“Shout ‘Patel’ and half this crowd will turn”, he tells me. It has rained a cold London drizzle. Anish – three guesses and you’ll be right at ‘Patel’- and me, count designer labels outside Bar Bollywoood – London club, big time Brit-Asian haunt. In a gaggle of fashionable Burberry coats and brollies. In a torrent of Gujjus and Punjabis spiffy to the toes, trussed in suede jackets and royal blue cravats, strappy black numbers and yes gel, enough to make a drunk man stand stick-straight.
We push past “I av a presentation on Mon-die” and “Shey caim back frum Indiia, din shey?” The Independent and the picture of the Bechkams snogging goes into my bag as I trot in.
I’d pictured London Club. I’d pictured blue UV light, cigar smoke flirting with Paco Rabanne, smoke, psychedelic beat and the likes of Talvin Singh. Then, suddenly I feel like I’ve walked into the wrong movie. Seen a Japanese movie with Hindi dialogue? It’s the same kind of brain-pudding experience. As the music built up, a club track took a dive, speakers booming into ….. ‘Bhumro’. Yup, the one from Mission Kashmir. Before you could say ‘Holy Queen Mother’, every dude on the floor had transmogrified into a Hrithik Roshan in an Armani suit. By the time the tracks have tripped between Madonna, Moby and a jumpy remixed version of ‘Piya Piya’ I was still pulling my jaw out of my Margharita.
British propriety was merrily being stomped over as women gyrated, manicured hands whipped the air and the pelvis was thrust in ways that would leave Govinda dizzy. Long gulp of Margarita. But I shouldn’t have been so shocked.
Two days ago I’d wriggled out of the sheets, disoriented, saucer-eyed. I wasn’t experiencing jetlag. Not even the after-effects of airline food. The song filtered into my claret-shot brain again “Koi pathar se na mare mere diwane ko”. I was hearing correctly. But I was in West London, wasn’t I?!? As if to reassure me, an Ameen Sayani voice came on. “Good morning doston. You are listening to Sunrise FM.” If he’d said “Earthquake” I couldn’t’ve woken up faster.
Then Anish’s mom cheerily informed me we were going to the garba in Fulham. “It’s not even Dassera.” “They organize it now and then. Come along. Payal is.” (Her daughter-in-law – an exec in a PR firm.) She tells me to hurry, eat the sandwiches, and if I’d like, the thepla on the kitchen table. Uh huh.
They godfathered the corner shop in the UK. That I knew. The Brit-Gujju guy will head for a pint at Callaghans’ after work, but he’ll go back to a dal nu rotlu dinner. That too. And we all know a fat bunch of them figure in the Sunday Times Rich List.
Since the time they thronged into the Isles, lock stock n dhokla, they’ve been infusing – with much gusto -buckets of colour into a dull and vague British culture. But this was definitely an occasion to mutter “Blimey! what’s going on?”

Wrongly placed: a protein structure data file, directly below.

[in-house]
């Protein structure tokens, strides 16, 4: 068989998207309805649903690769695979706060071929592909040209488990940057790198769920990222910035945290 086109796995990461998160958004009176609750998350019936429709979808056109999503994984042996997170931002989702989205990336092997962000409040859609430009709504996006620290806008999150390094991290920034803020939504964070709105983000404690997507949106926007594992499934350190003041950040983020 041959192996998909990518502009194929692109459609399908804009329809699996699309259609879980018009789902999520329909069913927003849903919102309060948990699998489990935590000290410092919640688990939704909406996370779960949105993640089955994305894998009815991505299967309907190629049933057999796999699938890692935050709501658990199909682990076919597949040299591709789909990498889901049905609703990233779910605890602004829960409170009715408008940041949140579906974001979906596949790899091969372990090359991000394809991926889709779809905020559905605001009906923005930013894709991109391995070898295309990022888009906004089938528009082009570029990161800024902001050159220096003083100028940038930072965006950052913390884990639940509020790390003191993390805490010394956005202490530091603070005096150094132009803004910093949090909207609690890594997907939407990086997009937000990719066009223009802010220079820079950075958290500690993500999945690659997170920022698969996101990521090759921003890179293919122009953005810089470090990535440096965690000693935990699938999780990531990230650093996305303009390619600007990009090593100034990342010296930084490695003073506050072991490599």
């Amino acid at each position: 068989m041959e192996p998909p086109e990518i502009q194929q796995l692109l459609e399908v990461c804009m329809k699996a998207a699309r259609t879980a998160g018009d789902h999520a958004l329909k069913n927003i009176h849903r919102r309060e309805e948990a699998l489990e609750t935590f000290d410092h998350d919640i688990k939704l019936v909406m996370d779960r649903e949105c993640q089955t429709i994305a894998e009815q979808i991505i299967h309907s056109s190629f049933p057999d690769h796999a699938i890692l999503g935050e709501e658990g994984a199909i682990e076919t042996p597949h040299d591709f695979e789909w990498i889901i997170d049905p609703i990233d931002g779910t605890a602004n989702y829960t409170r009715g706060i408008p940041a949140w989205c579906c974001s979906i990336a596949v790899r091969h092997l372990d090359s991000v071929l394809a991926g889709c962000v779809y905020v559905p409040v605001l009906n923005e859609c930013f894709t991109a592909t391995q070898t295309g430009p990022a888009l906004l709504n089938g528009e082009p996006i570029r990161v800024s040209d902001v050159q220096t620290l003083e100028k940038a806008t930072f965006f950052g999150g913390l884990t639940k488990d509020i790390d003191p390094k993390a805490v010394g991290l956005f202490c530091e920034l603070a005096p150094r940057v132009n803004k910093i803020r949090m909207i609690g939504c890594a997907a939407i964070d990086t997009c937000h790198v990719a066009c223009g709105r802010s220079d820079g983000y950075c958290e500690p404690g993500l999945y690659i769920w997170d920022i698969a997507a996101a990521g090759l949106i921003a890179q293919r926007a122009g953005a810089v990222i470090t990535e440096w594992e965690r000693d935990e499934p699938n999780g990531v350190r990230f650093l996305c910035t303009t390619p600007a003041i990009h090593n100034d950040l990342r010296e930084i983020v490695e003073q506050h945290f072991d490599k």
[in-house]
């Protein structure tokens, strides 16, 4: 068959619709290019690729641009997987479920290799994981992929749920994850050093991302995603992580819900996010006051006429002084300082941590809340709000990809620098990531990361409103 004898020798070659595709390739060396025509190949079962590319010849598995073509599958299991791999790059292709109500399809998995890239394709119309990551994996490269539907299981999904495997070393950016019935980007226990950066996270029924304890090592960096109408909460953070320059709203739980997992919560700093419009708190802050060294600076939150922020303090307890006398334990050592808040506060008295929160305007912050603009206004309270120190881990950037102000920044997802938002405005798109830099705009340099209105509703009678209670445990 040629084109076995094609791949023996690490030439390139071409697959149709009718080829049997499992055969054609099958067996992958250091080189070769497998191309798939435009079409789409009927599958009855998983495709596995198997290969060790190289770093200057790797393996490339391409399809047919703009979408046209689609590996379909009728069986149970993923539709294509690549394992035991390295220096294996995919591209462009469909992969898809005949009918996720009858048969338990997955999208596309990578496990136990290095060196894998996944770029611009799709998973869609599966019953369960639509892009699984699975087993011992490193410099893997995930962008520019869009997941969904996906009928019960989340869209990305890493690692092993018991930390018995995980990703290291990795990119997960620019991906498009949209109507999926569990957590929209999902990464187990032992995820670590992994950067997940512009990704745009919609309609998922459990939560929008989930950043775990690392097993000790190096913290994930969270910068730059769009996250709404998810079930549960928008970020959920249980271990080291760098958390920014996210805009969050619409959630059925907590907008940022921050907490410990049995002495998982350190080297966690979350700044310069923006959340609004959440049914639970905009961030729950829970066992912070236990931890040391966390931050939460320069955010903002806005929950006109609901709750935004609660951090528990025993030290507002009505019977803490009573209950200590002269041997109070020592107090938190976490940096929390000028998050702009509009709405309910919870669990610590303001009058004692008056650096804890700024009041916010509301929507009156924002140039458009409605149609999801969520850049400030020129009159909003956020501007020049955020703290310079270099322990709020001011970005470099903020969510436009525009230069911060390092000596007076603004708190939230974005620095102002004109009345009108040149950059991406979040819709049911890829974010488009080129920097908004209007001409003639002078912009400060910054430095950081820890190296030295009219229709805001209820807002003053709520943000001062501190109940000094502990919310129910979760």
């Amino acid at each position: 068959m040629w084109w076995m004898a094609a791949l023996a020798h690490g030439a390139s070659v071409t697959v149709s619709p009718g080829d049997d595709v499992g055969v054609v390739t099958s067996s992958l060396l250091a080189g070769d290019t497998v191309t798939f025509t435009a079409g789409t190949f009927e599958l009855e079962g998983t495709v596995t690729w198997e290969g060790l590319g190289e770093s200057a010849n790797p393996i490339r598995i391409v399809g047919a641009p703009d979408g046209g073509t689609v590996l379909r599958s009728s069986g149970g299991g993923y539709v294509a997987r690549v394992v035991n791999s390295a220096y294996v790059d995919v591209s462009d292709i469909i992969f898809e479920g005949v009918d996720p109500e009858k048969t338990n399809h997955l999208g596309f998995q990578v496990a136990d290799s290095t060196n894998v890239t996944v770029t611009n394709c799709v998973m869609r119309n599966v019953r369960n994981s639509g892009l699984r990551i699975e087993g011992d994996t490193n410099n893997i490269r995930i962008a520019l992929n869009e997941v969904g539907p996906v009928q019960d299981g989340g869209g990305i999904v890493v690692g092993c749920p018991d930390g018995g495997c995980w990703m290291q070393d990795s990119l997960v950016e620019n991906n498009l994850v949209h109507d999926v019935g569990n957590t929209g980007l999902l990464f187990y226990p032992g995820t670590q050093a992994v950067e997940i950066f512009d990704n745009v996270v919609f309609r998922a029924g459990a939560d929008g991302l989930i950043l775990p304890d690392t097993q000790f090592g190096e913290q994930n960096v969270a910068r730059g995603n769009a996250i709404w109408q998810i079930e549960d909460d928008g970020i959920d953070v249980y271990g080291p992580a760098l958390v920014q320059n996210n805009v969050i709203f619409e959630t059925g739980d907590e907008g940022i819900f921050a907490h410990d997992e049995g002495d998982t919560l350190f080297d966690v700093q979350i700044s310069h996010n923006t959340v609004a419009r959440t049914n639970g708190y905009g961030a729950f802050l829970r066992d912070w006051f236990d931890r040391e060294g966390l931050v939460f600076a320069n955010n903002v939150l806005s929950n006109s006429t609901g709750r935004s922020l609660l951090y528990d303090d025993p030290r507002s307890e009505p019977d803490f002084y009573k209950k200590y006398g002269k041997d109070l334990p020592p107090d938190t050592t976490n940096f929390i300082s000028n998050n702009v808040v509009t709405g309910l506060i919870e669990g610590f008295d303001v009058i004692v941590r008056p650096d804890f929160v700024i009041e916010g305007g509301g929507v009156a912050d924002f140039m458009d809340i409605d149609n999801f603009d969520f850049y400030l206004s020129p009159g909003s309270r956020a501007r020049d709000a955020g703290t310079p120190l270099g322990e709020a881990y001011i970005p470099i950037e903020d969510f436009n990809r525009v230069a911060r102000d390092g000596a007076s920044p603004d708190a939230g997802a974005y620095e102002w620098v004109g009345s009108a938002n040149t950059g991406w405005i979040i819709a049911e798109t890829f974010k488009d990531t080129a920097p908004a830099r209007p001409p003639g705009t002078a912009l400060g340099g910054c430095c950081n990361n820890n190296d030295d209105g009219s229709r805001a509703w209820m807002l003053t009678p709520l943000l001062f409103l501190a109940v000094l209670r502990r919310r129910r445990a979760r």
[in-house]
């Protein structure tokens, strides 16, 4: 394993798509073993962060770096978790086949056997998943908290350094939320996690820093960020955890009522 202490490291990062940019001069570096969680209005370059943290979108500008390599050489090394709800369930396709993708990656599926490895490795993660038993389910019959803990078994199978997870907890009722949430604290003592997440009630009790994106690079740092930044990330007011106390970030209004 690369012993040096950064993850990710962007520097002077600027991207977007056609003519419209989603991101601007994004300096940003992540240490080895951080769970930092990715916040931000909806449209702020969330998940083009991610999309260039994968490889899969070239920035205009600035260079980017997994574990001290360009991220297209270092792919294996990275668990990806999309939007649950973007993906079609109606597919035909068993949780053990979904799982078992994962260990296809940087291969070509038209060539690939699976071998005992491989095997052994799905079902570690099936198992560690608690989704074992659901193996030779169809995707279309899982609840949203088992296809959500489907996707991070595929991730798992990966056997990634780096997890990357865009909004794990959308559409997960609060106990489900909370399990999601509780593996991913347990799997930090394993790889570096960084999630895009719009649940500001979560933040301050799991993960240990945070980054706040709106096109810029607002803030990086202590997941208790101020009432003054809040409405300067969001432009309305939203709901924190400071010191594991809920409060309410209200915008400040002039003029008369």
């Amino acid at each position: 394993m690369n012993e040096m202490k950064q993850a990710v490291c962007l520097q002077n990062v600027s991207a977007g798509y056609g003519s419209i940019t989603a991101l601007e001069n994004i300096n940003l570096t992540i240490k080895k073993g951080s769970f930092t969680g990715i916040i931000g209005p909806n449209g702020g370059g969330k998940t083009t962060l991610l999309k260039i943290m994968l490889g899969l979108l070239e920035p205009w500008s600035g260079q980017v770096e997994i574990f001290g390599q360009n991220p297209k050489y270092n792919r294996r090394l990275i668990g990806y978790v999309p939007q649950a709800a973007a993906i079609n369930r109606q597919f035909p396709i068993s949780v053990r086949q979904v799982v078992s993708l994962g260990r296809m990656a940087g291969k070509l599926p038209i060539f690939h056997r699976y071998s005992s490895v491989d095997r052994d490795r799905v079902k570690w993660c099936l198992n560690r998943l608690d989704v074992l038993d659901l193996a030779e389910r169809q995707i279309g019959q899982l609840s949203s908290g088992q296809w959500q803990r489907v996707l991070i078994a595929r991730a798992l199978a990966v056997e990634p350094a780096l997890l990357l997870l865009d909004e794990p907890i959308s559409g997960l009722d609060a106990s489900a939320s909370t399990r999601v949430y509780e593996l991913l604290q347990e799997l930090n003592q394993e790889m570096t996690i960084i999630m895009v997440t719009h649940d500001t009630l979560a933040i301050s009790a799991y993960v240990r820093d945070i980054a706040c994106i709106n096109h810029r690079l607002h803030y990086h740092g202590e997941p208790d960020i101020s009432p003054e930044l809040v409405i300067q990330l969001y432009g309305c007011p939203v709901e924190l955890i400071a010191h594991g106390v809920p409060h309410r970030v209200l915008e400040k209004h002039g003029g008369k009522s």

Garba. The event: “I go to Battersea only to see the girls.” a cheeky fop confesses. To him and other teenagers it’s just another excuse to party. Another chance to add a few more numbers to their phone books. And you can trace the signals they’re sending out to the young female population, emancipated from their London uniform of black suits. Now transformed into glitzy butterflies in zari and chiffon. (Wembley or Vile Parle, the mating game doesn’t change.) Silk saris, sequins, chaniya choli’s and fashion hot off the Indian catwalk swish past. Ransacked, undoubtedly, from the streets of Southall’s shopping mecca.
Pujas performed, gods appeased, the dancing begins. Grandmothers take the floor first, proud and confident in their steps learnt from their mothers who’ve picked it up from theirs. Quite comfortable with the fact that the lyrics – devoutly praising god and his might – are set to the tune of ‘Kambakht Ishq”.
A gelled DJ replaces Falguni Pathak. Women swirl in graceful circles to the Sherowali song from Suhaag and to old yet popular titles like the Nagin theme. And though garba is an old tradition, the dance steps are changing to Bollywood be bop. Skillfully incorporating Shilpa Shetty’s hip jerks from her latest movie.
No mandaps on grounds here. The small crowds snuggle into school halls and dance till 12 am – Council regulations. Till just before the last tube to Wimbledon. So they make the most of it. Meet old friends, touch base. Discussing losses incurred on the FTSE, exams a granddaughter gave, a recipe. Comfortable in their skins, in the knowledge that everyone here is like extended family who share their language, their quirks.
And while they discuss the virtues of bhel and samosas, they get about the all-important task of matchmaking. They’d rather find a nice, Oxford-literate gujju bahu quickly before Anish discovers a Brit ‘mem’.
‘Prasad’ goes around along with snacks (pronounced ‘snacks’) and drinks to refuel the bodies that are now jumping up and down.
The older generation have let the teenagers take over. Sentimental about these occasions, they don’t really believe it substitutes home, read Gujarat. Yet, they keep up the passionate effort to instill their values, to keep their colourful heritage from being diluted by the grey weather. They can see the numbers are dwindling. Some of the yuppies would like to go, but it’s not easy in a cosmopolitan London where cultures mix and fade. Where the pace of life does not encourage the luxury of tradition. A young Brit-Gujju says “I just want to be a good human being, these things don’t really matter to me.” Even so, it’s in their veins. As with their grandfathers, these events are the hub of their life. It keeps them whole, together, in a place where some people still believe that brown does not belong.
(Published in Communities column in the Sunday Times.)
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